His Mother Elizabeth became involved with someone she met in Washington, had several more children, and moved to Pittsburgh, Pennsylvania.  Soon after, the family moved to Cincinnati, Ohio where his mother passed away from cholera in 1852.  Grey moved to St. Louis, Missouri and worked as a cook on steamboats going up and down the Mississippi River.  In 1854, he married Henrietta Winslow.  They would have nine children together.  Their names were Nancy, Nathaniel, William, Edward, Oliver, Ulysses, Charles, Susan, and Anna.   In addition to working on the river, he also served as a minister with the African Methodist Episcopal Church.  Although William registered for the draft, he never served in the Civil War.  When the war ended, his family moved further south to the city of Helena, Arkansas. There William founded a grocery store and bakery with his partners Oliver Winslow and H.B. Robinson.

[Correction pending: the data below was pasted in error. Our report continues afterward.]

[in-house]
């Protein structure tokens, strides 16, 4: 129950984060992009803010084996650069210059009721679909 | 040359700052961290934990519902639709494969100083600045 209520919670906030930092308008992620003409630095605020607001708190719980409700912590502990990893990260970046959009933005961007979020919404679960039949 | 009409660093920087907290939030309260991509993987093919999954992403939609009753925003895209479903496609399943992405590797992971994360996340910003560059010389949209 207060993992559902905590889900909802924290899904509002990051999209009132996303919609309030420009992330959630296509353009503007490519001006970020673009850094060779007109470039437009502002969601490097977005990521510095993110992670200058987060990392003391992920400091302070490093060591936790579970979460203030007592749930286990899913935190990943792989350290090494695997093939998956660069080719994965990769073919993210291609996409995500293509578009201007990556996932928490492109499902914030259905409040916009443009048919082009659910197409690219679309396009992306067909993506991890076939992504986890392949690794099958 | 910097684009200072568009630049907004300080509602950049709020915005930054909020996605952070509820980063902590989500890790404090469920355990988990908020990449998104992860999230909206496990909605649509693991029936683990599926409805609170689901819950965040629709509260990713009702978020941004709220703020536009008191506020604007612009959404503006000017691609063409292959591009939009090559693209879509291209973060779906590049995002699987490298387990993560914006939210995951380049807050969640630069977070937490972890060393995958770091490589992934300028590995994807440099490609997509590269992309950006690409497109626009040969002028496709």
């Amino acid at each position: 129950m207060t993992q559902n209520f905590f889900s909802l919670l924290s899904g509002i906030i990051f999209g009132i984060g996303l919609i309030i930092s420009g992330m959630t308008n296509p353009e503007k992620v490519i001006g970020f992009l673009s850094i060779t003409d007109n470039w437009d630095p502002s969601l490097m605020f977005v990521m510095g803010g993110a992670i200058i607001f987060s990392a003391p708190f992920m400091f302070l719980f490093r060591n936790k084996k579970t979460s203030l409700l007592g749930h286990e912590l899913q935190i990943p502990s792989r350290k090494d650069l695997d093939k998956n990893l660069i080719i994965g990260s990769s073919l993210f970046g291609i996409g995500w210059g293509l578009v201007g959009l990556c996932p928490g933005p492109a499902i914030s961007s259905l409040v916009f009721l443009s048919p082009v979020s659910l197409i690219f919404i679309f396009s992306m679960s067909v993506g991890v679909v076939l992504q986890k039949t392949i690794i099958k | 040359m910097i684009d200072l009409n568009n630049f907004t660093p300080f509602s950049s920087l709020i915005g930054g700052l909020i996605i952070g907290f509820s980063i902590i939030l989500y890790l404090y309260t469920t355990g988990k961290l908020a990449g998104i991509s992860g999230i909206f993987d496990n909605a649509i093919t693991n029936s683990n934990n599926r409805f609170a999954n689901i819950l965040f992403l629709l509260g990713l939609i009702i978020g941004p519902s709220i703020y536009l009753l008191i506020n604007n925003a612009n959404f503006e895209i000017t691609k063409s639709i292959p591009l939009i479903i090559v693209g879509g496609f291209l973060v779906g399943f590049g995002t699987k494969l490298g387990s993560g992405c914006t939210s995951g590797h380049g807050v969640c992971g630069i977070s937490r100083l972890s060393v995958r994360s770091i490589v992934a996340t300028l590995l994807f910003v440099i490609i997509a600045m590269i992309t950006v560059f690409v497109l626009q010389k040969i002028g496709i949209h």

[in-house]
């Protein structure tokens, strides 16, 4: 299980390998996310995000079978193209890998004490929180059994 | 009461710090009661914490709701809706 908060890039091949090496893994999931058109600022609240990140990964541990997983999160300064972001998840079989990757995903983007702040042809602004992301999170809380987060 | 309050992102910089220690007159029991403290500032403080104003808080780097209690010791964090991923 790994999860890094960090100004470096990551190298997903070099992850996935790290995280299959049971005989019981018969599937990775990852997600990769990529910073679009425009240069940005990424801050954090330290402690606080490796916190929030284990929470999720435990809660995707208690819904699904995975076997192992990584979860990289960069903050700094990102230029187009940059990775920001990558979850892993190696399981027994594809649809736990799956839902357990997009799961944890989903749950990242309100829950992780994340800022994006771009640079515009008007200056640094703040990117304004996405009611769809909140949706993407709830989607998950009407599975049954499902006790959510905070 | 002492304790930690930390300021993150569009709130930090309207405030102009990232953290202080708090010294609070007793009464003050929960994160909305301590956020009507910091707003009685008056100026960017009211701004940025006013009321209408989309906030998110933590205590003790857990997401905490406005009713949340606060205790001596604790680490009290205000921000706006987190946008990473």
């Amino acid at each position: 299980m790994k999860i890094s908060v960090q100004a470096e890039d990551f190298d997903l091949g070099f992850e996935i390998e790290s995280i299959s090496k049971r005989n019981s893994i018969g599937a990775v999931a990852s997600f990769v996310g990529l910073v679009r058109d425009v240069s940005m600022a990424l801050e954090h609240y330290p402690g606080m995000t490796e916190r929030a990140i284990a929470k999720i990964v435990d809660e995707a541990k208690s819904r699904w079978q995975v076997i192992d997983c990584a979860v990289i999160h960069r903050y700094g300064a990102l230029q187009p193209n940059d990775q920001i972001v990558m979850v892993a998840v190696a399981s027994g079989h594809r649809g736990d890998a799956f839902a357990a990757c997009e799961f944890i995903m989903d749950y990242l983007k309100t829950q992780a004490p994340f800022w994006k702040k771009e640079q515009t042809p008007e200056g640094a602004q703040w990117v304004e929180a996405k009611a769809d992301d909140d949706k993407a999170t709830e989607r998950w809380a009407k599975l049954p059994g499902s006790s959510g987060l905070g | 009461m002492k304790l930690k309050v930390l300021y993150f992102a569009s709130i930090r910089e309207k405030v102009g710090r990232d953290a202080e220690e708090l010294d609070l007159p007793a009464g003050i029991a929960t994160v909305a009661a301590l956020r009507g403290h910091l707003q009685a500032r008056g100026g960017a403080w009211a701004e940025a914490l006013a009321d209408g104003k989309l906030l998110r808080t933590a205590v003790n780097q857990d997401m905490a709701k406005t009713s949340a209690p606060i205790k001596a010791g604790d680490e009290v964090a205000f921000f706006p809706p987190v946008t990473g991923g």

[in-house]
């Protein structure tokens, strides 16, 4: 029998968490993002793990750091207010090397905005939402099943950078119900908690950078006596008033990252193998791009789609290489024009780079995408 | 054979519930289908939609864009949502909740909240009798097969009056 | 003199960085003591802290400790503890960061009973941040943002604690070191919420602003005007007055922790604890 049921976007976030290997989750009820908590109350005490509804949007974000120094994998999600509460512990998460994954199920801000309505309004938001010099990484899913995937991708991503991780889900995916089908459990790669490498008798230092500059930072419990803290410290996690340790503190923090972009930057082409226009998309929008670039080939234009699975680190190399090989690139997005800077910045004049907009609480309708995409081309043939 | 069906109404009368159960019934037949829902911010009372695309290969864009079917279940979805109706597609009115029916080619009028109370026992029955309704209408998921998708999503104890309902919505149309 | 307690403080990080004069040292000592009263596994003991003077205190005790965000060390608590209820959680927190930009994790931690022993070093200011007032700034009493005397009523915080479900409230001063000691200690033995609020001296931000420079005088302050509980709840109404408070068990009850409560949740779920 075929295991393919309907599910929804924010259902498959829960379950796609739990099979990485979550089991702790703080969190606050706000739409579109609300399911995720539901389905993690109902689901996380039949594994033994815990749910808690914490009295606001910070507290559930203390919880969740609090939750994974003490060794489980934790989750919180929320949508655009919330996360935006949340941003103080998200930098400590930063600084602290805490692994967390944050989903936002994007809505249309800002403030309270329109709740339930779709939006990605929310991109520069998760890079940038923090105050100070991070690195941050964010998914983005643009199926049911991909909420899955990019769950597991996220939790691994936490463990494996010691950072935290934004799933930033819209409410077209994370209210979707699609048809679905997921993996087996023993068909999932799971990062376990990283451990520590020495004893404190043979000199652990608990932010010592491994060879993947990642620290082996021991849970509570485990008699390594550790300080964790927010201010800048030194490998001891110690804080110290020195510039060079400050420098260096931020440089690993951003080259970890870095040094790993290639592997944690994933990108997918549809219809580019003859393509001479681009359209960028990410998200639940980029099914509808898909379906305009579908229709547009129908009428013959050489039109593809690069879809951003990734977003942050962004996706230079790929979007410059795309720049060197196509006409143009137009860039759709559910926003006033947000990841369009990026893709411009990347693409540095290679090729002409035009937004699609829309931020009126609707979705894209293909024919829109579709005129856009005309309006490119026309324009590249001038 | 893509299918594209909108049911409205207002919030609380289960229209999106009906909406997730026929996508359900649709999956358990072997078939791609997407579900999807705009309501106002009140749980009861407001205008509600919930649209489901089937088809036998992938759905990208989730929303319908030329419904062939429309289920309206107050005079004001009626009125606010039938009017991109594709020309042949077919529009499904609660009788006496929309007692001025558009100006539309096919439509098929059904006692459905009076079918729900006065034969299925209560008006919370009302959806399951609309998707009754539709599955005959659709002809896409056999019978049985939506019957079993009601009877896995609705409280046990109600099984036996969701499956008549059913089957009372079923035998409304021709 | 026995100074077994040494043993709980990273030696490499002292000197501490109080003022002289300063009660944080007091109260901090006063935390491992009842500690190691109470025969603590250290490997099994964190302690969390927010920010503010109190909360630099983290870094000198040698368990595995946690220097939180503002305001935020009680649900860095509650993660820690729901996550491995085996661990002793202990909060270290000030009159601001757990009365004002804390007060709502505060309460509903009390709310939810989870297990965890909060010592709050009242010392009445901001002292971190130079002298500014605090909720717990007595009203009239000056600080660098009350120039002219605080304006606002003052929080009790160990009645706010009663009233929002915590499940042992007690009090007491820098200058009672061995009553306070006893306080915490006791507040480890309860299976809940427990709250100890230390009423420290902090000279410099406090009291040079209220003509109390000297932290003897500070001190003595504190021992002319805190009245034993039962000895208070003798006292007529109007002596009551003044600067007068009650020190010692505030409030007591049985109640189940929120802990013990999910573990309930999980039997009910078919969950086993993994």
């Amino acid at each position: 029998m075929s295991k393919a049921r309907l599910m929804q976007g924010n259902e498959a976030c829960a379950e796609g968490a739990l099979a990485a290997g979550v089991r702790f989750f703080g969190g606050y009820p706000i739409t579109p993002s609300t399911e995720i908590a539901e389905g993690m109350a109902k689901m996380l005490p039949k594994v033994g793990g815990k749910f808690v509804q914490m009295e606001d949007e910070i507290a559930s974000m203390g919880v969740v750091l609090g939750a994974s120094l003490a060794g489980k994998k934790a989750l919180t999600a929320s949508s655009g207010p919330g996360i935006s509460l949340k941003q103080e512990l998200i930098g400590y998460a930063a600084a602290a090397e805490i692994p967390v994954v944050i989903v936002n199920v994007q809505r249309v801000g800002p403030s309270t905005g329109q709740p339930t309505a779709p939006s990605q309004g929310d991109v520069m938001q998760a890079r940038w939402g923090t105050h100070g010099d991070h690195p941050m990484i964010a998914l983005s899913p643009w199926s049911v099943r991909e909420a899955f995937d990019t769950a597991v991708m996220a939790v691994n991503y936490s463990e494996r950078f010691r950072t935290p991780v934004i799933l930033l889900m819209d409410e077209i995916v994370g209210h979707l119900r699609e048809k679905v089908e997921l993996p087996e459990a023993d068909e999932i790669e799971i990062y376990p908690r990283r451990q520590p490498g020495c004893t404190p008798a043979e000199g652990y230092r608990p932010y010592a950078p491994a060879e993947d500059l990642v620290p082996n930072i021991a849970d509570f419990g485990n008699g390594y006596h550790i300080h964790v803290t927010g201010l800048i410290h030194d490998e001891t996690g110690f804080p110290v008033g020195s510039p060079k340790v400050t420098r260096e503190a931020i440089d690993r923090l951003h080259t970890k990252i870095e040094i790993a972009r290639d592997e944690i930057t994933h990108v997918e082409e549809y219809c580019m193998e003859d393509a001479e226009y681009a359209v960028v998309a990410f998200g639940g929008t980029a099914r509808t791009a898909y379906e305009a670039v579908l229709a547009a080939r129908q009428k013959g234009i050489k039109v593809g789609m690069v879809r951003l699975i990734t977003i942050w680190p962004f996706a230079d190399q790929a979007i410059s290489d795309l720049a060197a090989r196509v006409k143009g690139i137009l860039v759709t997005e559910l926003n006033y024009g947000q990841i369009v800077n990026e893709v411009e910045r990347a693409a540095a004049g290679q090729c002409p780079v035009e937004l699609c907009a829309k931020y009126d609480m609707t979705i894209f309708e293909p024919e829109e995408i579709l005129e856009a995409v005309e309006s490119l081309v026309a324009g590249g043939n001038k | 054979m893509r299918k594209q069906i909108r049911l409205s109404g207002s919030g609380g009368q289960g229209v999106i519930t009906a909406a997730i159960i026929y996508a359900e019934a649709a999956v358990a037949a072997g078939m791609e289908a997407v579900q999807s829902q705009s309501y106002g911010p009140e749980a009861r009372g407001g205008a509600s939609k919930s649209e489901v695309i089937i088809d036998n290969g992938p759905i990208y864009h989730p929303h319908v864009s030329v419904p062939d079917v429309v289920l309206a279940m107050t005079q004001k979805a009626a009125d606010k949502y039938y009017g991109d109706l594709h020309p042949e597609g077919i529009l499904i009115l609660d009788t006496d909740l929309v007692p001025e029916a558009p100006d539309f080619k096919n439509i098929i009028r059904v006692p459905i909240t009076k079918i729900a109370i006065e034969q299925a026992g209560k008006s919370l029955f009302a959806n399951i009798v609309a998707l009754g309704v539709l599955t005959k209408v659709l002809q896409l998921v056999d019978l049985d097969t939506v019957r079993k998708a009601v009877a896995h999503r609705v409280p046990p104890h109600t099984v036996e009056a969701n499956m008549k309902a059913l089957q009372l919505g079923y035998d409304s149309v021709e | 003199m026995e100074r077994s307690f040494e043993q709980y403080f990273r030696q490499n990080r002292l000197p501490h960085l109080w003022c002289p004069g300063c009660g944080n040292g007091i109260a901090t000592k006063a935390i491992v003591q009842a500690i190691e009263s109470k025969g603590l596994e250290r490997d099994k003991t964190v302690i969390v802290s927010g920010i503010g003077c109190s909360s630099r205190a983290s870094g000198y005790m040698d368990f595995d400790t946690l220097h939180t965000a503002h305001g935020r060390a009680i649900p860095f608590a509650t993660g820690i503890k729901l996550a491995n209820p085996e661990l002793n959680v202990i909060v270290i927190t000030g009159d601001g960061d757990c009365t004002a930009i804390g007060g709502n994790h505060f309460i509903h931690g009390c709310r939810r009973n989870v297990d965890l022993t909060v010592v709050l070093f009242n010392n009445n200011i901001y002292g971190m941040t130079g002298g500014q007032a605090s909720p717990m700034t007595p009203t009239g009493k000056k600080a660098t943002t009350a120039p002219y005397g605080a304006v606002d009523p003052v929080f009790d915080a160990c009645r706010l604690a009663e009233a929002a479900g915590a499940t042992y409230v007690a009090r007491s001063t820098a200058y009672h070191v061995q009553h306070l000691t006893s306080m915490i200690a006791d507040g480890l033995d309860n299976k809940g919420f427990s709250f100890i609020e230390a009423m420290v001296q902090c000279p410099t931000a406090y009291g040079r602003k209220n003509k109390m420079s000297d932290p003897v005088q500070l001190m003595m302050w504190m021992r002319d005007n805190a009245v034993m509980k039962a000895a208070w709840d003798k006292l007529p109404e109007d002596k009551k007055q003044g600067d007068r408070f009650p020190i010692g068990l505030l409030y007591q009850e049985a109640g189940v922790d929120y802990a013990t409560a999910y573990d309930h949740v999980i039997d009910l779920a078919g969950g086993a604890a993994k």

In 1867, William Henry Grey was elected as one of four Phillips County delegates to the Arkansas Constitutional Convention of 1868.  Altogether, there were eight African American delegates at that convention and they supported the Republican platform promoting the rights of freedmen in the state.  Freedmen was the name given to African Americans who had been former slaves.  He served on several important committees at the convention and offered one resolution establishing federal aid  for the poor and allowing freedmen to homestead government land.  Also, Grey took to the floor 25 times to argue against measures proposed by the pro-confederate Democrats against freedmen.

On January 13, 1868, William Grey gave the following speech in response to one of those proposals.  Below is an excerpt:

“African Americans had earned citizenship by right of purchase on the numerous battle fields of our country.  From the Revolution through the Civil War, African American citizens had stood unswervingly by our country and flag.  They had fought for liberty, which could not be secured without their receiving suffrage rights.  For their loyalty, the federal government owed them a debt.  We are here to receive the amount due us from the State of Arkansas.  Pay us sir, the rights and privileges due us as citizens of the United States and the State of Arkansas.”